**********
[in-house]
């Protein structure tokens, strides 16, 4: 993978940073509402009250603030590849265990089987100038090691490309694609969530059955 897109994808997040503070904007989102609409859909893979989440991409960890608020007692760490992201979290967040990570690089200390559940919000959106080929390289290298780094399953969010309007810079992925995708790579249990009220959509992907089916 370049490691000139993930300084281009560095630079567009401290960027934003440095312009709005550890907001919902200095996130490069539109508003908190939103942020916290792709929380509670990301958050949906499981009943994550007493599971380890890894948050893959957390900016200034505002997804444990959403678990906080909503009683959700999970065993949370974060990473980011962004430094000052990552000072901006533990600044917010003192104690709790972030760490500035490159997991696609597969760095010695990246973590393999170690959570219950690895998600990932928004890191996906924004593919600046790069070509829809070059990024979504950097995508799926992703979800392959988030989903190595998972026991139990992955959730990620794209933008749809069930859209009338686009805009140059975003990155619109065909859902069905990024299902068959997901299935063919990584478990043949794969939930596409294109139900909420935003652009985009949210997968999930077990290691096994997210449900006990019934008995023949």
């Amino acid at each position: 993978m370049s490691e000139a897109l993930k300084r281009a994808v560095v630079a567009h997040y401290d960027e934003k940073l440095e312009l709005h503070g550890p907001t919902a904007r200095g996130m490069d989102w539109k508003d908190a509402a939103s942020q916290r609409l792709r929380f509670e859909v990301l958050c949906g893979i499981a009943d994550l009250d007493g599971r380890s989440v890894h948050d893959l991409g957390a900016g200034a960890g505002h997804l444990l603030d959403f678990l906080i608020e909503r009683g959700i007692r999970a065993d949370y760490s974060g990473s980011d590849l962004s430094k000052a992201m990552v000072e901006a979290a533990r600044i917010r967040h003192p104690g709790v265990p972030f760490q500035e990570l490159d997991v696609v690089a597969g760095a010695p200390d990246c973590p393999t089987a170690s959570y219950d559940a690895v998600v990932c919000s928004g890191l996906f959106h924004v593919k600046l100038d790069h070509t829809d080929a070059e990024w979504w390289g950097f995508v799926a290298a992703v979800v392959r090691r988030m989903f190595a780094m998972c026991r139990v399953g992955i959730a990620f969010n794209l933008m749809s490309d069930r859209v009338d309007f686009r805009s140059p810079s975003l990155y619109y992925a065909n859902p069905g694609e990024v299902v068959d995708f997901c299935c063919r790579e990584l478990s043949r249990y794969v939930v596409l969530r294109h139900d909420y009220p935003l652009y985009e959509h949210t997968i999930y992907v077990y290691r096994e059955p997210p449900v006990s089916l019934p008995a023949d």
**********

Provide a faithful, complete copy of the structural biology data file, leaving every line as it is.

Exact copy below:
[in-house]
């Protein structure tokens, strides 16, 4: 993978940073509402009250603030590849265990089987100038090691490309694609969530059955 897109994808997040503070904007989102609409859909893979989440991409960890608020007692760490992201979290967040990570690089200390559940919000959106080929390289290298780094399953969010309007810079992925995708790579249990009220959509992907089916 370049490691000139993930300084281009560095630079567009401290960027934003440095312009709005550890907001919902200095996130490069539109508003908190939103942020916290792709929380509670990301958050949906499981009943994550007493599971380890890894948050893959957390900016200034505002997804444990959403678990906080909503009683959700999970065993949370974060990473980011962004430094000052990552000072901006533990600044917010003192104690709790972030760490500035490159997991696609597969760095010695990246973590393999170690959570219950690895998600990932928004890191996906924004593919600046790069070509829809070059990024979504950097995508799926992703979800392959988030989903190595998972026991139990992955959730990620794209933008749809069930859209009338686009805009140059975003990155619109065909859902069905990024299902068959997901299935063919990584478990043949794969939930596409294109139900909420935003652009985009949210997968999930077990290691096994997210449900006990019934008995023949």
């Amino acid at each position: 993978m370049s490691e000139a897109l993930k300084r281009a994808v560095v630079a567009h997040y401290d960027e934003k940073l440095e312009l709005h503070g550890p907001t919902a904007r200095g996130m490069d989102w539109k508003d908190a509402a939103s942020q916290r609409l792709r929380f509670e859909v990301l958050c949906g893979i499981a009943d994550l009250d007493g599971r380890s989440v890894h948050d893959l991409g957390a900016g200034a960890g505002h997804l444990l603030d959403f678990l906080i608020e909503r009683g959700i007692r999970a065993d949370y760490s974060g990473s980011d590849l962004s430094k000052a992201m990552v000072e901006a979290a533990r600044i917010r967040h003192p104690g709790v265990p972030f760490q500035e990570l490159d997991v696609v690089a597969g760095a010695p200390d990246c973590p393999t089987a170690s959570y219950d559940a690895v998600v990932c919000s928004g890191l996906f959106h924004v593919k600046l100038d790069h070509t829809d080929a070059e990024w979504w390289g950097f995508v799926a290298a992703v979800v392959r090691r988030m989903f190595a780094m998972c026991r139990v399953g992955i959730a990620f969010n794209l933008m749809s490309d069930r859209v009338d309007f686009r805009s140059p810079s975003l990155y619109y992925a065909n859902p069905g694609e990024v299902v068959d995708f997901c299935c063919r790579e990584l478990s043949r249990y794969v939930v596409l969530r294109h139900d909420y009220p935003l652009y985009e959509h949210t997968i999930y992907v077990y290691r096994e059955p997210p449900v006990s089916l019934p008995a023949d």